Valid CSS Content


There is a content property in CSS that’s made to use in tandem with the ::before and ::after pseudo elements. It injects content into the element.

Here’s an example:

<div 
  data-done="✅"
  class="email">
    chriscoyier@gmail.com
</div>
.email::before {
  content: attr(data-done) " Email: "; /* This gets inserted before the email address */
}

The property generally takes anything you drop in there. However, there are some invalid values it won’t accept. I heard from someone recently who was confused by this, so I had a little play with it myself and learned a few things.

This works fine:

/* Valid */
::after {
  content: "1";
}

…but this does not:

/* Invalid, not a string */
::after {
  content: 1;
}

I’m not entirely sure why, but I imagine it’s because 1 is a unit-less number (i.e. 1 vs. 1px) and not a string. You can’t trick it either! I tried to be clever like this:

/* Invalid, no tricks */
::after {
  content: "" 1;
}

You can output numbers from attributes though, as you might suspect:

<div data-price="4">Coffee</div>
/* This "works" */
div::after {
  content: " $" attr(data-price);
}

But of course, you’d never use generated content for important information like a price, right?! (Please don’t. It’s not very accessible, nor is the text selectable.)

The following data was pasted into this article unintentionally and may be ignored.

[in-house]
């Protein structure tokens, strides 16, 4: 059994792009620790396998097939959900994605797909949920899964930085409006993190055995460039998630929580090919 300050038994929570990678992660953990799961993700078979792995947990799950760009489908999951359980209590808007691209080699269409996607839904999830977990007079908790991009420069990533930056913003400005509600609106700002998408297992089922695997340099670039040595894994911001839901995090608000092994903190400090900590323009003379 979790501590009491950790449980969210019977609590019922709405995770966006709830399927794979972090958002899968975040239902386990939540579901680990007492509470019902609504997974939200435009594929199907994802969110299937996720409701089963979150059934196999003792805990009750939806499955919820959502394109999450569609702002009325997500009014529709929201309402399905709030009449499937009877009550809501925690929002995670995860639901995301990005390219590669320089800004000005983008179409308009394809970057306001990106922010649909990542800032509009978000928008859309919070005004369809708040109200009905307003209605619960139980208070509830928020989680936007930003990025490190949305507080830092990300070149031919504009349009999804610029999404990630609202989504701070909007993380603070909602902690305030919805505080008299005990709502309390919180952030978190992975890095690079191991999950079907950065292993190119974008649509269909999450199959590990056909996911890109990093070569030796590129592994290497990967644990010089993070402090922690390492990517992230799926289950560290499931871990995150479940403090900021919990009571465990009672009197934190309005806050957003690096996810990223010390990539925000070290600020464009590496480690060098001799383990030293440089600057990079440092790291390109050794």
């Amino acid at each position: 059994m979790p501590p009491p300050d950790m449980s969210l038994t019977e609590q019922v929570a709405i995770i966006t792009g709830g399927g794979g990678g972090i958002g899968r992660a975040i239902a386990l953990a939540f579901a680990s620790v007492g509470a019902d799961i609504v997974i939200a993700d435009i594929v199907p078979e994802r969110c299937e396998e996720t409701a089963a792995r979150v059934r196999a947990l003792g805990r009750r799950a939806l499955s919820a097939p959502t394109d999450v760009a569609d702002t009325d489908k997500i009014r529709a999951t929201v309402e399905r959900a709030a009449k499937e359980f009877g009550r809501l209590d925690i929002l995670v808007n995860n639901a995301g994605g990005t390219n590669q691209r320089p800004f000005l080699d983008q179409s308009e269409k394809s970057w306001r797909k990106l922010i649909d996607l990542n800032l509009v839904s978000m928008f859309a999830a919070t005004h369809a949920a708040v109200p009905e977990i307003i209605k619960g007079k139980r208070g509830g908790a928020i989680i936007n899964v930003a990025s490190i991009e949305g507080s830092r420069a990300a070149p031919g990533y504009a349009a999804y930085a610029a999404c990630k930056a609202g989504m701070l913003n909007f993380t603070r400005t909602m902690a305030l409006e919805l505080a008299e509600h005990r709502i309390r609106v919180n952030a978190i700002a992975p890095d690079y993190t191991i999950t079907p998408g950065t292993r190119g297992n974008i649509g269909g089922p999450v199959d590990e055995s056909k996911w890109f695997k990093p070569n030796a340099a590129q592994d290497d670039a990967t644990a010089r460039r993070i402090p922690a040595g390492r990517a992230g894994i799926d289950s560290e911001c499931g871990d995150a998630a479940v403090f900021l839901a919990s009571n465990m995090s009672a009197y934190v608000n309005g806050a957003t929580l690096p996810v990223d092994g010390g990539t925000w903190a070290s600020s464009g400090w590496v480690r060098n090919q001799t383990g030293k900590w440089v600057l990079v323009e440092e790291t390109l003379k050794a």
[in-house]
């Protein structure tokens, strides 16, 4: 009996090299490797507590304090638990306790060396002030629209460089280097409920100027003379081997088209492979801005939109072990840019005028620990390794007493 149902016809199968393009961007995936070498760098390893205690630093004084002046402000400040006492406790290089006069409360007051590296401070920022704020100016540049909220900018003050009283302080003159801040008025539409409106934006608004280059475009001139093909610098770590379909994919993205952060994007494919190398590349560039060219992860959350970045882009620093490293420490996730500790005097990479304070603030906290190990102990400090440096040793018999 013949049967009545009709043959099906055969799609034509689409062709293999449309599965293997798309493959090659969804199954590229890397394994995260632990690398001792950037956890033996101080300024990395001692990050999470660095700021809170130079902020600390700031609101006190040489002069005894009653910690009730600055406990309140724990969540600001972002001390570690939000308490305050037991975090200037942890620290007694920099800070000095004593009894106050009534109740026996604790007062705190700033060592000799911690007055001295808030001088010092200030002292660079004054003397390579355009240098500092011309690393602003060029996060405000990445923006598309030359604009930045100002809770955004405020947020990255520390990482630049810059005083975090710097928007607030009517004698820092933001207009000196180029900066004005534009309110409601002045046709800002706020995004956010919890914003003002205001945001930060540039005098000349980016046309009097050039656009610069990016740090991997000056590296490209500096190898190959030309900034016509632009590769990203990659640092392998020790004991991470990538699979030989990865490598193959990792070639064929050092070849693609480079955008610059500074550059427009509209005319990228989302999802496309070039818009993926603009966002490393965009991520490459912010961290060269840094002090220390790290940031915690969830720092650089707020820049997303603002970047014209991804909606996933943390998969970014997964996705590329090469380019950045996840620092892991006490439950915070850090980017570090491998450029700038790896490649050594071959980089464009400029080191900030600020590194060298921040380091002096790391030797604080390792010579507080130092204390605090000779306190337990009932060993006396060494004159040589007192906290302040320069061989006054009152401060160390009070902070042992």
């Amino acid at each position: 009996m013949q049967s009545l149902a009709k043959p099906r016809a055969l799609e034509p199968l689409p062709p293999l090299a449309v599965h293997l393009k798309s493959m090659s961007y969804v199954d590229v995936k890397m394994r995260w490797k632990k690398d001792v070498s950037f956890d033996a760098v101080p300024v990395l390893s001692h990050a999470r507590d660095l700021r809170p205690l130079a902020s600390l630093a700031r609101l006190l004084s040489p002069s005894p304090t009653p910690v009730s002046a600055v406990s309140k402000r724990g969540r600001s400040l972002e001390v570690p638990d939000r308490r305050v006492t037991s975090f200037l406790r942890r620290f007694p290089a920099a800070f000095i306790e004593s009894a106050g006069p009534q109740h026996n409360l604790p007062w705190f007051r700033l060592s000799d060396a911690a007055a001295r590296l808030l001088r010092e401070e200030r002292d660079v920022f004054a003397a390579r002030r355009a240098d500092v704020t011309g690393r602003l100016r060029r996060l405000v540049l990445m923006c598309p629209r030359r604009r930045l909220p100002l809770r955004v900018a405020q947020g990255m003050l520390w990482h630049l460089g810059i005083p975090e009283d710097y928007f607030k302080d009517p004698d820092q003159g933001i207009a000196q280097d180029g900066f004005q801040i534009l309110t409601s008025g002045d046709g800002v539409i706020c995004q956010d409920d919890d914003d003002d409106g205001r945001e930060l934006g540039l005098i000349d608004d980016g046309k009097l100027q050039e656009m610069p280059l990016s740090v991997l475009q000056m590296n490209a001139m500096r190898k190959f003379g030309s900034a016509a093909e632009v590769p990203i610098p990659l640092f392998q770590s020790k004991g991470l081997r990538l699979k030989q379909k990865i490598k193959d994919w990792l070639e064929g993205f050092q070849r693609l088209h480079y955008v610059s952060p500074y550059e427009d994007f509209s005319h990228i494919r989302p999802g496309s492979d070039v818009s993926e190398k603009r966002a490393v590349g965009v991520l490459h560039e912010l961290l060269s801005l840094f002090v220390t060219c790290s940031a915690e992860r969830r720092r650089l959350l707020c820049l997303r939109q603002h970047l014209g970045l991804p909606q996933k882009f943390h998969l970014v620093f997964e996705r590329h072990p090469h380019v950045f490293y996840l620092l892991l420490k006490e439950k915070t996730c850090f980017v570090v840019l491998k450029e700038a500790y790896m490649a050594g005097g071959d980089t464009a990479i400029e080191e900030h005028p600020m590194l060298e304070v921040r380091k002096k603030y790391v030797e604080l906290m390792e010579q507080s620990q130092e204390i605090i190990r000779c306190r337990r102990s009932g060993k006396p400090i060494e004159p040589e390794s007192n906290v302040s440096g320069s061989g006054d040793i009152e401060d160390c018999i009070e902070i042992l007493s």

Even though you can get and display that number, it’s just a string. You can’t really do anything with it.

<div data-price="4" data-sale-modifier="0.9">Coffee</div>
/* Not gonna happen */
div::after {
  content: " $" 
    calc(attr(data-price) * attr(data-sale-modifier));
}

You can’t use numbers, period:

/* Nope */
::after {
  content: calc(2 + 2);
}

Heads up! Don’t try concatenating strings like you might in PHP or JavaScript:

/* These will break */
::after {
  content: "1" . "2" . "3";
  content: "1" + "2" + "3";

  /* Use spaces */
  content: "1" "2" "3";
  /* Or nothing */
  content: "1 2 3";
  /* The type of quote (single or double) doesn't matter, but content not coming back from attr() does need to be quoted. */
}

There is a thing in the spec for converting attributes into the actual type rather than treating them all like strings…

<wood length="12" />
wood {
  width: attr(length em); /* or other values like "number", "px", or "url" */
}

…but I’m fairly sure that isn’t working anywhere yet. Plus, it doesn’t help us with pseudo elements anyway, since strings already work and numbers don’t.

The person who reached out to me over email was specifically confused why they were unable to use calc() on content. I’m not sure I can help you do math in this situation, but it’s worth knowing that pseudo elements can be counters, and those counters can do their own limited form of math. For example, here’s a counter that starts at 12 and increments by -2 for each element at that level in the DOM.

See the Pen Backwards Double Countdown by Chris Coyier (@chriscoyier) on CodePen.

The only other thing we haven’t mentioned here is that a pseudo element can be an image. For example:

p:before {
  content: url(image.jpg);
}

…but it’s weirdly limited. You can’t even resize the image. ¯_(ツ)_/¯

Much more common is using an empty string for the value (content: "";) which can do things like clear floats but also be positioned, sized and have a background of its own.

The post Valid CSS Content appeared first on CSS-Tricks.



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